Those readers familiar with the short story, “The Lottery” by Shirley Jackson know that the title is misleading since money plays no role in this ‘lottery’. When discussing this story with a first-year English Composition class, students are initially confused by the outcome of the lottery. Like in the narratives of the Old Testament, the practice of stoning remains a custom for the villagers in the story as well as those living in neighboring towns. However the annual stoning is not a form of punishment but a tradition. And the lottery is the system by which a random person is selected. The ritual is so entrenched that the fact the lottery maybe abolished in a nearby town causes one elderly villager to pronounce, “‘Pack of crazy fools . . . ’” (Jackson 143). After being informed that some towns actually have ended the lottery, he states, “‘Nothing but trouble in that,’” (Jackson 144). As readers we sense the drama of the crowd’s marked silence which precedes the moment a family’s name is picked as well as the instance before a particular family member’s name is chosen. Yet the most powerful aspect of the plot comes towards the end when one person objects to this arcane and gruesome practice—prior to the first stone hitting Tessie Hutchinson, she repeats her earlier protest, “‘It isn’t fair’” (Jackson 145-46).
Certainly there are many interpretations of this piece of fiction, but the detail that is most striking to me is that the only person who verbally disapproved of the stoning was the recipient of the lottery. Although Tessie Hutchinson’s negative reaction is unsurprising, it is disturbing that no one else in the crowd expresses their displeasure about the tragedy that will occur shortly. The villagers’ “silence” on questioning the rationale for this annual custom is not merely a display of misplaced stubbornness or devotion to tradition, but the failure to choose to live a moral life. It is this same choice that Christians meet when considering what it truly means to emulate the life of Christ. If we want to practice Matthew 22:39, “. . . Thou shalt love thy neighbour as thyself”, we cannot “sit in silence” while members of the wider human family suffer.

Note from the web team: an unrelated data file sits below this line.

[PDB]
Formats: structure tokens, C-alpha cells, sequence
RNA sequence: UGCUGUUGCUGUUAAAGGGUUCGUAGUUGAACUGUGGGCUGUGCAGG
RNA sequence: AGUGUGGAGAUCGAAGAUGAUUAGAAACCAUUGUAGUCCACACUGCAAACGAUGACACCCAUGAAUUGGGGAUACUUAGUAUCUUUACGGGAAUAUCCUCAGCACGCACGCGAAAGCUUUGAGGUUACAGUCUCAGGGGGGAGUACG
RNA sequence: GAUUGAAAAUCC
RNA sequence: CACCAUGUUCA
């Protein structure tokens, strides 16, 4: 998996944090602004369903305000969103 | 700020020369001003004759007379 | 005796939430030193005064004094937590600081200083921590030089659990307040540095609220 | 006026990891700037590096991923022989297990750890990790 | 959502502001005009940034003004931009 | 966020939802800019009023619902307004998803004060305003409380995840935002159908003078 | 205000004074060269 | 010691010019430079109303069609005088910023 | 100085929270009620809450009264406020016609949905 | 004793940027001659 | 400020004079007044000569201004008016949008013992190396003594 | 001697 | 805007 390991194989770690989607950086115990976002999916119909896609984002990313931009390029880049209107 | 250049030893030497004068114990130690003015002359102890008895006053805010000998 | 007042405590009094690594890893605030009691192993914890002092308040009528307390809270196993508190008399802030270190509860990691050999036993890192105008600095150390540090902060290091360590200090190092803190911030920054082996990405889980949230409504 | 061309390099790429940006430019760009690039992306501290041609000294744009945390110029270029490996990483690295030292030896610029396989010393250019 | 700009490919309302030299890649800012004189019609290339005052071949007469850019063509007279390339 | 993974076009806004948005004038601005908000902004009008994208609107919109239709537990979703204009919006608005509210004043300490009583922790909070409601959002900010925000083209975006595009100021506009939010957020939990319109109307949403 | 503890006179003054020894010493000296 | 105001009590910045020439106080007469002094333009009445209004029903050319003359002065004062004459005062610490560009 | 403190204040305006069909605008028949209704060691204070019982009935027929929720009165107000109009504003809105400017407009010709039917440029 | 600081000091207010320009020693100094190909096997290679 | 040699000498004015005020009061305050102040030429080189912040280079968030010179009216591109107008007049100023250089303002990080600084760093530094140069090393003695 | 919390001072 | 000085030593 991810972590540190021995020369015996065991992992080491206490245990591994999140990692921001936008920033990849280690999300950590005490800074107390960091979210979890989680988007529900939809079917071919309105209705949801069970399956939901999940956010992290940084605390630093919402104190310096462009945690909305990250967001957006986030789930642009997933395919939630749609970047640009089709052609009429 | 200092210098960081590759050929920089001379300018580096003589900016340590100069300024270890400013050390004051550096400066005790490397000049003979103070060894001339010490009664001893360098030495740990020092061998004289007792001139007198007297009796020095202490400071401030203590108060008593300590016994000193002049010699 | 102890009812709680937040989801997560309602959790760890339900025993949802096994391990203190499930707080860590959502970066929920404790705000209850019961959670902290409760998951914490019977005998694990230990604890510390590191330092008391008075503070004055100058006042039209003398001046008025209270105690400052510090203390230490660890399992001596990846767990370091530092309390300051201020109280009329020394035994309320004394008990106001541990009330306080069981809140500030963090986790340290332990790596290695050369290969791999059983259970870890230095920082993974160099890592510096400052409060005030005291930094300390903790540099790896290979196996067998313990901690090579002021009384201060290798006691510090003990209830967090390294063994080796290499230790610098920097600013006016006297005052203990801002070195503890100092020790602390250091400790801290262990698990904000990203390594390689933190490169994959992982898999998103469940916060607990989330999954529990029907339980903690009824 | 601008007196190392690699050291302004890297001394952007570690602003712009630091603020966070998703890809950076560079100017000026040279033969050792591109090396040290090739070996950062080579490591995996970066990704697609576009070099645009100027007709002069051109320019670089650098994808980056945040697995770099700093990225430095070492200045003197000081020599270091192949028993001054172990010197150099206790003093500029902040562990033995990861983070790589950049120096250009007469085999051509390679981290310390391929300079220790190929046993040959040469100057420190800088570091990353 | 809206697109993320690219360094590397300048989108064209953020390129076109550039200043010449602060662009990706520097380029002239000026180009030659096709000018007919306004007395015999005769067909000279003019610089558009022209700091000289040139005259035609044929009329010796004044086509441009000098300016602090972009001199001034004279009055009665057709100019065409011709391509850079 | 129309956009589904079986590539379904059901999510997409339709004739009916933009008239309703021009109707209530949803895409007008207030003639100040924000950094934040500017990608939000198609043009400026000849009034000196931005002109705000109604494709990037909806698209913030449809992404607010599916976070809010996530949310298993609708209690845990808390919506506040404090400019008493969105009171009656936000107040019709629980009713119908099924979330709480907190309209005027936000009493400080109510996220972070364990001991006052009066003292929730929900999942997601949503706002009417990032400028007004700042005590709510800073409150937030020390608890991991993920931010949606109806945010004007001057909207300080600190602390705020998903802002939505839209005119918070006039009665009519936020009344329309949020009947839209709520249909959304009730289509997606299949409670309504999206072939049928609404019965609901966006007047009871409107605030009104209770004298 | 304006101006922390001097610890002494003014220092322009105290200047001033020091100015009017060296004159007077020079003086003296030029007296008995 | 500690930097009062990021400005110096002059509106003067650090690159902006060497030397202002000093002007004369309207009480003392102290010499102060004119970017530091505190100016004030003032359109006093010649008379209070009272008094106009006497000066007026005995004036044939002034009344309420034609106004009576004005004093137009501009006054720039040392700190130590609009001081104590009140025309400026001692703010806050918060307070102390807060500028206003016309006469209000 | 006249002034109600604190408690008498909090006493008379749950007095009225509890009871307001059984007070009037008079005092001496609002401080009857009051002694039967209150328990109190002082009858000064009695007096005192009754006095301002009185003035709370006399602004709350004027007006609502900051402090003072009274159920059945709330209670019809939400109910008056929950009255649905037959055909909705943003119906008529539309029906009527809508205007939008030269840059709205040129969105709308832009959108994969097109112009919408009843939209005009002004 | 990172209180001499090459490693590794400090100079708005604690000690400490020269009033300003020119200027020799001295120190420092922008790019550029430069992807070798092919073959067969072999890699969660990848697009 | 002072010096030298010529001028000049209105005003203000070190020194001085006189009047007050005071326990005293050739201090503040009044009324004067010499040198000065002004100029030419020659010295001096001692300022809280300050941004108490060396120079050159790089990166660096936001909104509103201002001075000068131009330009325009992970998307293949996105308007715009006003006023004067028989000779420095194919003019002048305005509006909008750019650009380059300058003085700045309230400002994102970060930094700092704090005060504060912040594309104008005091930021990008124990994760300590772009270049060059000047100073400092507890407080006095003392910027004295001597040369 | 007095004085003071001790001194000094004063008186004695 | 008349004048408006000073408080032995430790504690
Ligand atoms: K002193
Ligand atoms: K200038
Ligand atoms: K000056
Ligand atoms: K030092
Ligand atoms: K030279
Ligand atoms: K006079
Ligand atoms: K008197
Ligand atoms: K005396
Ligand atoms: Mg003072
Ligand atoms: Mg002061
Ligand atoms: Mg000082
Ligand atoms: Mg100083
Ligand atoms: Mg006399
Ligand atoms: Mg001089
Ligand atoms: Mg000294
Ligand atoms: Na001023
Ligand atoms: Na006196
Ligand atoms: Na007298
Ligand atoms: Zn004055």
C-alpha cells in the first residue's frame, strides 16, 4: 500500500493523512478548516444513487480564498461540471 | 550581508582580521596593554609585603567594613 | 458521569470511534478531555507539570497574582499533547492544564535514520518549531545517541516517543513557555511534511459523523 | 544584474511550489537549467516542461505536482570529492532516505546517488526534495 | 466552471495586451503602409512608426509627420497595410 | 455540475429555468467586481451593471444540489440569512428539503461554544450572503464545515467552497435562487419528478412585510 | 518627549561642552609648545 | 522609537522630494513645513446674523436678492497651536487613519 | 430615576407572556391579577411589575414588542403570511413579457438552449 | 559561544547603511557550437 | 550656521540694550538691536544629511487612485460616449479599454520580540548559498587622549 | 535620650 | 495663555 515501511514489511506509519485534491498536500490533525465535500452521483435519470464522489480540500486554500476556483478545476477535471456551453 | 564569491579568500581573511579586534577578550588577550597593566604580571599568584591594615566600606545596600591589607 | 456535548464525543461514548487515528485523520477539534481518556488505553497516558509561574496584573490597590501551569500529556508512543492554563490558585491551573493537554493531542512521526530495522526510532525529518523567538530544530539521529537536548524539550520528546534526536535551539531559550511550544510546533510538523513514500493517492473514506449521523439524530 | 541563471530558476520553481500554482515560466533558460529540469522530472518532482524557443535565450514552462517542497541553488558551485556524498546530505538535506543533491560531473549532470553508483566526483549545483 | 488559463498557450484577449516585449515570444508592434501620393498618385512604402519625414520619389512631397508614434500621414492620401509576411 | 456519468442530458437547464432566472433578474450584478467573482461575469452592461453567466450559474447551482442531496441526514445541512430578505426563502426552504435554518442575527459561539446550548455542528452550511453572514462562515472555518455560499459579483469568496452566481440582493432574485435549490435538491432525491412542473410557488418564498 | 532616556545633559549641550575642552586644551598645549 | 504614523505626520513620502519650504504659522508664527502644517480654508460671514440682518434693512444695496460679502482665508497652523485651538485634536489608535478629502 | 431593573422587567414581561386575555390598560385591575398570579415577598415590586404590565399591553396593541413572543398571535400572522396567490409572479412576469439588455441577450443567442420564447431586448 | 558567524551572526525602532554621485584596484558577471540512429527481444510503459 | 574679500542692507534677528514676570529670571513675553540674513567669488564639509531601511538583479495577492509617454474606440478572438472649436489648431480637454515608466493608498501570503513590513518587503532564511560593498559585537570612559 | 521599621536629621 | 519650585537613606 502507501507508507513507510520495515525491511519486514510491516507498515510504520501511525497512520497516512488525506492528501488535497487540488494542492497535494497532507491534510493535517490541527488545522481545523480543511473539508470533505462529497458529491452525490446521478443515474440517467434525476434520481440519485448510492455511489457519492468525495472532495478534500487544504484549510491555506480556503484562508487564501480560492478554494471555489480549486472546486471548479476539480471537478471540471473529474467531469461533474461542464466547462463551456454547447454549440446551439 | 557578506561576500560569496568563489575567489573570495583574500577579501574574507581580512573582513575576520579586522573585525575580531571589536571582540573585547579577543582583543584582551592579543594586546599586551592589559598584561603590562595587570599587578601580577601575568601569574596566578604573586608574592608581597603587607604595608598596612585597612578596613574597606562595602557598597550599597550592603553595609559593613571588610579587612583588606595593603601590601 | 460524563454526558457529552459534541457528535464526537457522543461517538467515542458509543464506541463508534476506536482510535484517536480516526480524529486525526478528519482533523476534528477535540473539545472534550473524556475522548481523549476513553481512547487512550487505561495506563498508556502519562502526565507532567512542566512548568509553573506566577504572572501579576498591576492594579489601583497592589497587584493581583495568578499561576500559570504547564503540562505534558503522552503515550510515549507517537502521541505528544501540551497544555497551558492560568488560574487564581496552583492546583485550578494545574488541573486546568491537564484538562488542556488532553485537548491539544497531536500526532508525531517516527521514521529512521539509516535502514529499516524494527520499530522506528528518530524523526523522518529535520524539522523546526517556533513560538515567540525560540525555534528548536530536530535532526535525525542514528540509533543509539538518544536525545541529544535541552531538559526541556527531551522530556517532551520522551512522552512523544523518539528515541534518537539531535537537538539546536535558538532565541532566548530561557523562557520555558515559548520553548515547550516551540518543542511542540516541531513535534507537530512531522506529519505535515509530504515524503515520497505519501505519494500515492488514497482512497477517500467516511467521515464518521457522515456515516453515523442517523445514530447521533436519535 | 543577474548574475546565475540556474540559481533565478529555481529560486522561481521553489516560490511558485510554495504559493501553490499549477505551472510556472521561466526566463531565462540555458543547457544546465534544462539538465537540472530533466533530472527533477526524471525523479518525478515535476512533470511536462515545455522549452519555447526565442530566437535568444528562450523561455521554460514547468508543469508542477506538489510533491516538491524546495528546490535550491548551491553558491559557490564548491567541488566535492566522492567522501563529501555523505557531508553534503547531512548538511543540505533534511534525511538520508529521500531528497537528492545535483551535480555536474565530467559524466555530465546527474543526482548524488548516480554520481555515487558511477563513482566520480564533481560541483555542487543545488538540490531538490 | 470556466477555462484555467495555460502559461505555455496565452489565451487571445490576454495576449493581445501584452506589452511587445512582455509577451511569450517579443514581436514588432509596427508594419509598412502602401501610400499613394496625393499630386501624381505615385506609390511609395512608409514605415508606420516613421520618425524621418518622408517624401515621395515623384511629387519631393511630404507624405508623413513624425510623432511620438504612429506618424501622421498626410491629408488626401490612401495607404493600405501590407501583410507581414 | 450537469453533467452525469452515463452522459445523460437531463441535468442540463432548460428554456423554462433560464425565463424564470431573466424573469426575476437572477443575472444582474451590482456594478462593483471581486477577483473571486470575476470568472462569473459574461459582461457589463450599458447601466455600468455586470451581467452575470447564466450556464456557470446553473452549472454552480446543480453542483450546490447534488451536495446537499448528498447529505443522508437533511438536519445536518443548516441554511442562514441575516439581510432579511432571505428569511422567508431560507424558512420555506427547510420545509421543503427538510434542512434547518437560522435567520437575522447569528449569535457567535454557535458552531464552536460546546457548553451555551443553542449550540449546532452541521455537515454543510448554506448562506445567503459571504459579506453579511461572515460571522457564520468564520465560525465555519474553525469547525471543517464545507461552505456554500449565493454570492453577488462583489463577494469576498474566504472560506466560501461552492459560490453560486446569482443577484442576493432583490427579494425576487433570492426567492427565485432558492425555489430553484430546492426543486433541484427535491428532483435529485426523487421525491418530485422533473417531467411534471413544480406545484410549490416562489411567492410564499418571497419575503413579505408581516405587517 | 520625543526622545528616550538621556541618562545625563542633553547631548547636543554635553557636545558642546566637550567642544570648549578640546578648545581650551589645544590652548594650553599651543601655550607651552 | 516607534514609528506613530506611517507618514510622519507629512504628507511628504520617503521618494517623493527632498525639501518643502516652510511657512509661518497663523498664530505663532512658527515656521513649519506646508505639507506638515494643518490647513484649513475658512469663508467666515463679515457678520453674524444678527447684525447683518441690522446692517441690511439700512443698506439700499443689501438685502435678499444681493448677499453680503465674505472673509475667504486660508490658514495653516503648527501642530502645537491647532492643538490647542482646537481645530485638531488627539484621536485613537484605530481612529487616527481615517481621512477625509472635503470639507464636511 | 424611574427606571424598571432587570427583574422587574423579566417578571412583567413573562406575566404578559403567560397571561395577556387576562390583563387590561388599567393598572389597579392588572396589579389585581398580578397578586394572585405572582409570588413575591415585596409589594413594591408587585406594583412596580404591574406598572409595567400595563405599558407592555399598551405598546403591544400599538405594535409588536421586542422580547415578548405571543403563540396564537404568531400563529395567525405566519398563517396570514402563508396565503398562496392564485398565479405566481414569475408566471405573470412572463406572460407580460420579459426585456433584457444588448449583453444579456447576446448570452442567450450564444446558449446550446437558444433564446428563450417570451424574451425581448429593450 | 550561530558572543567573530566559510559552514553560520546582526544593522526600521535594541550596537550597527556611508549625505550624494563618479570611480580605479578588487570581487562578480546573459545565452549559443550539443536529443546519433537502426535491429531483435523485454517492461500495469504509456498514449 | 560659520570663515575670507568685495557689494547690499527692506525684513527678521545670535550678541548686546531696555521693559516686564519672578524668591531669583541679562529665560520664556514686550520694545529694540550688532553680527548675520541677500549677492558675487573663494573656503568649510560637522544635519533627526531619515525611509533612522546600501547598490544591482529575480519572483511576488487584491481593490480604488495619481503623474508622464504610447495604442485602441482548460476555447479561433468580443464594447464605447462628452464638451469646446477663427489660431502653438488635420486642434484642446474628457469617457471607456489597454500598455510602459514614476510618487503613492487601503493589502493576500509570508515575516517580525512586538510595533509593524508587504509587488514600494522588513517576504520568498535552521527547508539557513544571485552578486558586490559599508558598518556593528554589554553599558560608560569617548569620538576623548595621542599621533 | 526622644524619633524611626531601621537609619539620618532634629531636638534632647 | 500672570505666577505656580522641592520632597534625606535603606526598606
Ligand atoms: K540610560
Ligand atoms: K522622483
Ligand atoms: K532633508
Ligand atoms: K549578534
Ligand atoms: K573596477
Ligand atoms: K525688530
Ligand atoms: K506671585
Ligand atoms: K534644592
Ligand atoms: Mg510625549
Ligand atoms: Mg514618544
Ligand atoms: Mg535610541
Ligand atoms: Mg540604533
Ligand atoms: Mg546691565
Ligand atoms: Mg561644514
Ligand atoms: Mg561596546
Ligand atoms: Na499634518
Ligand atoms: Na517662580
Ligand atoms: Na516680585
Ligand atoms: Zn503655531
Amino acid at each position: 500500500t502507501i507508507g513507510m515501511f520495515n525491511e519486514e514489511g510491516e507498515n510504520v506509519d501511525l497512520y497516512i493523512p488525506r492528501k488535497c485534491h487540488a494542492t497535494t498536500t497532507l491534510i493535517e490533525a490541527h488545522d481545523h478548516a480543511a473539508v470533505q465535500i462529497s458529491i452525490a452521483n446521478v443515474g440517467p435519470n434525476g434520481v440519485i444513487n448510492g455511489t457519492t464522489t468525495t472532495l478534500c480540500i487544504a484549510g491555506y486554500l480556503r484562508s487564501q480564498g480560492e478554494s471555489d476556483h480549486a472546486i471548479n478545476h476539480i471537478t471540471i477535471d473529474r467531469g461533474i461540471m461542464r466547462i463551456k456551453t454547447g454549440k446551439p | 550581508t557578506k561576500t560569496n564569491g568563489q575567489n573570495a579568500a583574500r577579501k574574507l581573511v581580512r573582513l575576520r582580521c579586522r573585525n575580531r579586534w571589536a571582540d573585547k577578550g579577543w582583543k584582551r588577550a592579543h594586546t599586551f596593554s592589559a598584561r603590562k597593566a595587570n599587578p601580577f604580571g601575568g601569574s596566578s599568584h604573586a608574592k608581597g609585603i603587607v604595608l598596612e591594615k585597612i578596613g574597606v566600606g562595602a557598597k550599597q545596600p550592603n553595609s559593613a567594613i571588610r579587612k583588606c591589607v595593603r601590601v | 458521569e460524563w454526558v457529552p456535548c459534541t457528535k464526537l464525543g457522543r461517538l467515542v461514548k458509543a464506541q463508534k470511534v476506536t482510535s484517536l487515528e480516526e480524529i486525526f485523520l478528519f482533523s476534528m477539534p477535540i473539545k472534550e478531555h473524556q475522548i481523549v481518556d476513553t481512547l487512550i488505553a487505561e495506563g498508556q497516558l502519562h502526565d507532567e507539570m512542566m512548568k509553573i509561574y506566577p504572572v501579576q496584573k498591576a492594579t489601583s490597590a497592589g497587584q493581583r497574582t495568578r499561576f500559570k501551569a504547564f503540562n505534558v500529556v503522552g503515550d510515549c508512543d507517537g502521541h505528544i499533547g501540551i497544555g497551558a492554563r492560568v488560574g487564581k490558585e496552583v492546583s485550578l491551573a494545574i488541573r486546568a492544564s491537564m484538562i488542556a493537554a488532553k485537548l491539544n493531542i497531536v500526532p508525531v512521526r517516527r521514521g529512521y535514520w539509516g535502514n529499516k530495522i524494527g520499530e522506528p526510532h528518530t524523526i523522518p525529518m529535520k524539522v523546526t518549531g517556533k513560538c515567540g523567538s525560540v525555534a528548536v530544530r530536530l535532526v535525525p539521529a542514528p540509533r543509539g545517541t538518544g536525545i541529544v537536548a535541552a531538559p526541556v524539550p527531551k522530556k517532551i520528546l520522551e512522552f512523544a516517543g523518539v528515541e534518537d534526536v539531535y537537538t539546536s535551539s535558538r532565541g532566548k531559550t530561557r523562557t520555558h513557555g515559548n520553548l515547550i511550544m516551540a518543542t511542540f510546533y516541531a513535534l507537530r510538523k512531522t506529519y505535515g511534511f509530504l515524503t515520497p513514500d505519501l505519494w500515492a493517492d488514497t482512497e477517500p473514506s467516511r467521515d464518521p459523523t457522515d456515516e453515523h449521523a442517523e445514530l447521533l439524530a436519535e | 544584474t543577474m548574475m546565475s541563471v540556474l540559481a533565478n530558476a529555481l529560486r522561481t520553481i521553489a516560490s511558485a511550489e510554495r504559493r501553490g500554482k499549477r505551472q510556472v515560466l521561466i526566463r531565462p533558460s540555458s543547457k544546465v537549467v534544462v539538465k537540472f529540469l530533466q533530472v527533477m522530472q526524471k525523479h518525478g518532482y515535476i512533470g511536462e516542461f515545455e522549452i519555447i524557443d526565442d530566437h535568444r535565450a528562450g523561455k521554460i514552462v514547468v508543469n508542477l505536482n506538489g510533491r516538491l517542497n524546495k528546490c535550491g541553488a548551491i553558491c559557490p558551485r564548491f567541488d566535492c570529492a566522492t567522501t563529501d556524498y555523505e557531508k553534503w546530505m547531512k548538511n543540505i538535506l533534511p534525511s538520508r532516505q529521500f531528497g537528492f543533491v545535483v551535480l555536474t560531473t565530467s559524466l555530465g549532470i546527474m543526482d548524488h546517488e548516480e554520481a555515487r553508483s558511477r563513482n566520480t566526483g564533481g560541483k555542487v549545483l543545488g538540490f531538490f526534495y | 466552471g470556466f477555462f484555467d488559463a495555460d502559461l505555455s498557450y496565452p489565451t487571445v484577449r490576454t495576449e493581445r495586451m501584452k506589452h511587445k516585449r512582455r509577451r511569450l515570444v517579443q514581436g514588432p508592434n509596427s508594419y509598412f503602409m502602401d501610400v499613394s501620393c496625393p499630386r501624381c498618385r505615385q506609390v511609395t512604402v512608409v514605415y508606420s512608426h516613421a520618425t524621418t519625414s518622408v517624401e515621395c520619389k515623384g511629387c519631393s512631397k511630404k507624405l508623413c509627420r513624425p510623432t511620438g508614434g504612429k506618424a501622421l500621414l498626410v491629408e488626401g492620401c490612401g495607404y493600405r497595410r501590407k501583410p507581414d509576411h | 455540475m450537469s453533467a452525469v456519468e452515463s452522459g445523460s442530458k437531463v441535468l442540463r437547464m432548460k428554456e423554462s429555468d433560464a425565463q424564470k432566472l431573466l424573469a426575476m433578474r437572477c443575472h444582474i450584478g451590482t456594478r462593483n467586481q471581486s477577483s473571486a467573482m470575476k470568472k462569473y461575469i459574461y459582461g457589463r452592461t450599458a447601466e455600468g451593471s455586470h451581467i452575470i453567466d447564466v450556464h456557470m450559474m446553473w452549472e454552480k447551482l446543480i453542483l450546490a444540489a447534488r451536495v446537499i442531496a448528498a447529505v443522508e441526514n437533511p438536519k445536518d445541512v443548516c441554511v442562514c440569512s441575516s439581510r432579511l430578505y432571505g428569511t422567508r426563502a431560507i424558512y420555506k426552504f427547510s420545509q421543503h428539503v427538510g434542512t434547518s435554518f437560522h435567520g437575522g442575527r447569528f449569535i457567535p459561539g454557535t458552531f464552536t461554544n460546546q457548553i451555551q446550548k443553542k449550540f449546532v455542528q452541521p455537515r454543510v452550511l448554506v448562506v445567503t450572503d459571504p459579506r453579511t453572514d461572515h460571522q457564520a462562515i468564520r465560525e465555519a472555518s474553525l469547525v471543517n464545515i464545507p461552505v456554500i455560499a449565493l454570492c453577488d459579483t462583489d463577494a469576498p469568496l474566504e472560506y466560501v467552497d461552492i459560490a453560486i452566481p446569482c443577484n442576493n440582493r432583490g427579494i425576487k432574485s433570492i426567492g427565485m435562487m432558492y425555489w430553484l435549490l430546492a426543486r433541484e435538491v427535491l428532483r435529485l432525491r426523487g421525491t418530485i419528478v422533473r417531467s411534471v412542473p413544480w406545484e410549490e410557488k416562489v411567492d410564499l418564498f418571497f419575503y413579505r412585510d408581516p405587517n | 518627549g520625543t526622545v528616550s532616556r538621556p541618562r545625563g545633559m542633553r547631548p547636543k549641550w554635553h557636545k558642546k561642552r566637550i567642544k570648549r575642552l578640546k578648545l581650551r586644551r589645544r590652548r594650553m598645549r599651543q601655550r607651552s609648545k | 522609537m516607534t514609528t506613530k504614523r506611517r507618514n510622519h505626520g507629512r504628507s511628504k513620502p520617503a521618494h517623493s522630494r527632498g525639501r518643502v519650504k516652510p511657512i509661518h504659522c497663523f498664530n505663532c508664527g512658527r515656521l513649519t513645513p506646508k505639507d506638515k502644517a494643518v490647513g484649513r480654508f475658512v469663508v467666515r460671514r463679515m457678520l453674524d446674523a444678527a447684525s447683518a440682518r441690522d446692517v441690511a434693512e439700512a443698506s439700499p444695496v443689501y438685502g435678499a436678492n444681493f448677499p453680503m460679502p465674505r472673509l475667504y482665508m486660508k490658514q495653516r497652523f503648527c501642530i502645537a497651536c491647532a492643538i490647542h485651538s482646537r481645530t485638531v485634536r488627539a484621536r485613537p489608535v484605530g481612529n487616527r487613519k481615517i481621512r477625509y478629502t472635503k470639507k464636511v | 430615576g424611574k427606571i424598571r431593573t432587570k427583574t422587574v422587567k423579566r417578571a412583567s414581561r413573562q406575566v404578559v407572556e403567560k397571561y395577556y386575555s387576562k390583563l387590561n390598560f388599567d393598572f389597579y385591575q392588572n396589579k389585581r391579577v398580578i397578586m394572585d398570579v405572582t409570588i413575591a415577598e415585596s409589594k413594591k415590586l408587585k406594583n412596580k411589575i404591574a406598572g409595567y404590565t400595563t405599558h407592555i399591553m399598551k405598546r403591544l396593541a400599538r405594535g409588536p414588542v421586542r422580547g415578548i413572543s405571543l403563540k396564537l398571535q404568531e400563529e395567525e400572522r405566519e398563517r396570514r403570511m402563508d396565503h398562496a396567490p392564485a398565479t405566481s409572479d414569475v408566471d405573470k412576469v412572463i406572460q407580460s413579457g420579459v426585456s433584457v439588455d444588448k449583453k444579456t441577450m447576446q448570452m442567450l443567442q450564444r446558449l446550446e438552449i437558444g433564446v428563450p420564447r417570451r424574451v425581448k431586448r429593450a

I was struck by the gravity of this statement when in September I received an email from Amnesty International entitled, “Do Not Sit in Silence”. The email went onto state, “When Amnesty speaks the world listens. Make that voice loud and clear”. While I knew that I was supportive of Amnesty’s philosophy, I was also painfully aware that I had not even expressed a squeak to elected officials, friends, or family about the multiple human rights violations that were accounted in these regular messages. And it was uncomfortable to admit that even though I had taught a literature class on the theme of human rights and had enthusiastically encouraged my students to agitate on behalf of those who could not advocate for themselves, I had not been following my own instructions.
Nor could I ignore the fact that as I was reading several research papers written by freshmen on the topic of homelessness in America that the overwhelming position taken by these students was one of compassion and not blame. This brought back an earlier memory of my friend Sara who while we were in graduate school made a concerted effort to know the names of the homeless people that she fed who she walked past every day. I remembered this as I hurried to the English Department on a cold morning passing a homeless man who asked me for some spare change.
In the textbook, Thinking Critically by John Chaffee, a philosophy professor at LaGuardia College he explains that the choice to live a moral life is “. . . both a daily and lifetime project” (399). So the realization that I had been neglecting “my neighbour” on a daily basis was sobering (Matthew 22:39). I was just as culpable as the villagers in “The Lottery” by choosing to ignore the suffering in my community as well as in the wider world; I had not been attending to the needs of others as taught by the Christian creed. But I also recognized that outside the traditional fellowship of the Church, Christ’s concern for the disenfranchised was being addressed. A non-governmental agency, my composition students at a non-sectarian university, and a Jewish friend nurtured my “. . . moral [and Christian] growth” by refocusing my attention on the personal challenges that others face (Chaffee 399).
Living a Christian life is not an act of spontaneity but a choice: “make your voice loud and clear”.
Chaffee, John. Thinking Critically. 10th edition. Boston: Wadsworth, Cengage Learning, 2012.
Jackson, Shirley. “The Lottery.” The Bedford Reader. Eds. X. J. Kennedy, Dorothy M. Kennedy, and Jane E. Aaron. 11th ed. Boston: Bedford/St. Martin’s, 2012. 139-146. Print.
The Bible. [King James Version]
This is a companion discussion topic for the original entry at http://spectrummagazine.org/node/4945